If you don’t, its not your fault.
I just read a brilliant article in The Atlantic by Anne-Marie Slaughter that examines what it will take for women to ‘have it all,’ and it is well worth a read (after you finish this of course). It touched a chord with me because re-entering the workforce has been on my mind lately.
I left my marketing role when my first child was born five years ago and I’ll be honest, the thought of taking that first step of finding a new job keeps me awake at night. While five years really is only a blip in the long run; when you’re in it, it seems like an eternity.
I know there are women out there that feel the same as I do. In fact, I’m friends with a bunch of them. Well educated women, many with post graduate degrees, that have made the choice to be stay-at-home moms. We all realize how fortunate we are to be able to have that choice but at some point, I knew I would always want to return to the workforce.
As I evaluate my opportunities, different factors are important to me now that were not important to me in a job in my late twenties and early thirties. And unfortunately, roles as Brand Managers place an importance on ‘face time’ or ‘office time’ and many lack the flexibility that I would value. I have worked for companies that talk a lot about ‘work-life balance’ but the reality is much different than the talk, especially when it comes to child care. Co-workers do not always smile upon those who take time to care for children, regardless of how much extra time is put in behind the scenes to make up for those hours.
To steal an example from Anne-Marie Slaughter:
“Many people in positions of power seem to place a low value on child care in comparison with other outside activities. Consider the following proposition: An employer has two equally talented and productive employees. One trains for and runs marathons when he is not working. The other takes care of two children. What assumptions is the employer likely to make about the marathon runner? That he gets up in the dark every day and logs an hour or two running before even coming into the office, or drives himself to get out there even after a long day. That he is ferociously disciplined and willing to push himself through distraction, exhaustion, and days when nothing seems to go right in the service of a goal far in the distance. That he must manage his time exceptionally well to squeeze all of that in. Be honest: Do you think the employer makes those same assumptions about the parent?”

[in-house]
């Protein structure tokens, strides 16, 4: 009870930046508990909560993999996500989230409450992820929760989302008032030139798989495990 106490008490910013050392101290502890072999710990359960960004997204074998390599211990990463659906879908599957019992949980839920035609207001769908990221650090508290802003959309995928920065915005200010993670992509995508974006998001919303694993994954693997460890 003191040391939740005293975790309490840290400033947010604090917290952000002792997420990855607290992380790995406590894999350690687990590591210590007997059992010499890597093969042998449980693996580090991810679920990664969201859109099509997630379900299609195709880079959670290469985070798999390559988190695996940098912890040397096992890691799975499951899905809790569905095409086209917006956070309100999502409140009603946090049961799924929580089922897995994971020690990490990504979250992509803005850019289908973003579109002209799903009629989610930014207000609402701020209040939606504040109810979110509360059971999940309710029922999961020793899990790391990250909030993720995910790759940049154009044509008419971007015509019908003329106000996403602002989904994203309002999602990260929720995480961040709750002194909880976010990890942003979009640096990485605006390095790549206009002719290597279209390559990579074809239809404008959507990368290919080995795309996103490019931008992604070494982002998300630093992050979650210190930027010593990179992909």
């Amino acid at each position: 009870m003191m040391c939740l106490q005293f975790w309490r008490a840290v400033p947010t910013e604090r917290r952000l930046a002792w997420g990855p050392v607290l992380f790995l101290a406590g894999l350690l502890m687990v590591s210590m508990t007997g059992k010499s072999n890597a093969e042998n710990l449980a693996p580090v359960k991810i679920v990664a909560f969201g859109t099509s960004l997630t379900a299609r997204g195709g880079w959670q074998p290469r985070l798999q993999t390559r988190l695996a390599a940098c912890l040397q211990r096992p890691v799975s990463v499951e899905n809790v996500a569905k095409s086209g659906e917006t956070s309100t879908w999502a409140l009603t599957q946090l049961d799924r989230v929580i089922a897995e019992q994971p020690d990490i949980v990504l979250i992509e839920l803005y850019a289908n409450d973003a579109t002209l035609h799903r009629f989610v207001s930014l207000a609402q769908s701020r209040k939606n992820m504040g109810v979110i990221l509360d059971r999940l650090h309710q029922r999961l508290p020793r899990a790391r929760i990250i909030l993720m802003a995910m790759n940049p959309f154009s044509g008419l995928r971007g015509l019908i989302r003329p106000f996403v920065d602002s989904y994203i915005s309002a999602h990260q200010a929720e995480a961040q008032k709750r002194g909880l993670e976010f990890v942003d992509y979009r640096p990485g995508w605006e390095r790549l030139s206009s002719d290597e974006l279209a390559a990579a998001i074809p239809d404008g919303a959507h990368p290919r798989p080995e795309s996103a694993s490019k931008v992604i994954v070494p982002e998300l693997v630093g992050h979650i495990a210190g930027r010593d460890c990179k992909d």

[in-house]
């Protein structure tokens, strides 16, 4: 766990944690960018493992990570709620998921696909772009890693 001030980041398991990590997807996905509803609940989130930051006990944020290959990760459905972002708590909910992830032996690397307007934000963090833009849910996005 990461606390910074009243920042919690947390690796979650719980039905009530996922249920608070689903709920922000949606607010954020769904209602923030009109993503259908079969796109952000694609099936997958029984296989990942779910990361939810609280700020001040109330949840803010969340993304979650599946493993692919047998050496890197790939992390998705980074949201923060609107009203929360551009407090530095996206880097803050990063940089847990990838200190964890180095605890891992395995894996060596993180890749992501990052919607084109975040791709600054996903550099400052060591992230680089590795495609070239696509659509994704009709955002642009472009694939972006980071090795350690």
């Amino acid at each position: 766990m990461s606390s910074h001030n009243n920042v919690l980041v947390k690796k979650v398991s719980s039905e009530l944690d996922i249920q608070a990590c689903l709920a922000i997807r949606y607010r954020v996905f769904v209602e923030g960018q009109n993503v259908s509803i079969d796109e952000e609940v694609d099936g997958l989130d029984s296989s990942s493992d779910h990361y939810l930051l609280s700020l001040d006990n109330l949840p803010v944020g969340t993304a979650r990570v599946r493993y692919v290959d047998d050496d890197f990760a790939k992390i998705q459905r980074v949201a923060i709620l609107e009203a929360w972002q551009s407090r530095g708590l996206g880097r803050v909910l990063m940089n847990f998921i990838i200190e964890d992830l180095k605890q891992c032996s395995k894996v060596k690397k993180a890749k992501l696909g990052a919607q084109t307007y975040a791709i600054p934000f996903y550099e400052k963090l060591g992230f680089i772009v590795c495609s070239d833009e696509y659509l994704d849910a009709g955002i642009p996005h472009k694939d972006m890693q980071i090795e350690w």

I chose to earn a graduate business degree because I value my career and wanted to invest in my future to ensure that I always had opportunities available to me. But I also chose to have three children because I value family. So how do I reconcile the two?
We really should be able to thrive in our career choices and drive to be leaders of organizations without compromising our family lives. But as Slaughter points out by quoting Sheryl Sandberg, “Women are not making it to the top. A hundred and ninety heads of state; nine are women. Of all the people in parliament in the world, 13 percent are women. In the corporate sector, [the share of] women at the top, C-level jobs, board seats, tops out at 15, 16 percent.”
The pool of candidates for leadership roles is small and will only decrease in size as more women take time out to care for their families, says Slaughter.
In order for real change to occur in the workplace, more women need to be in leadership positions. We need change in the form of measuring real value added, instead of perceived value add, and of measuring performance on results, rather than hours worked. Until that happens, we need to stop making women feel inadequate for not being able to strike the perfect balance between home life and family life. And women need to cut themselves some slack when they feel as though nothing is being done to the best of their abilities. It is not the woman, or her drive, or commitment level, it is the lack of flexibility in the workplace that is the obstacle.
Today we may not be able to have it all; We have to work the system to the best of our abilities, raise our families the best we can, rise up to leadership roles, and make the changes that allow us to work smarter, but not necessarily longer.
What do you think? Do you feel like you have it all? If you don’t, what are the obstacles that you feel like you are facing? If you do feel like you have it all, what advice do you have?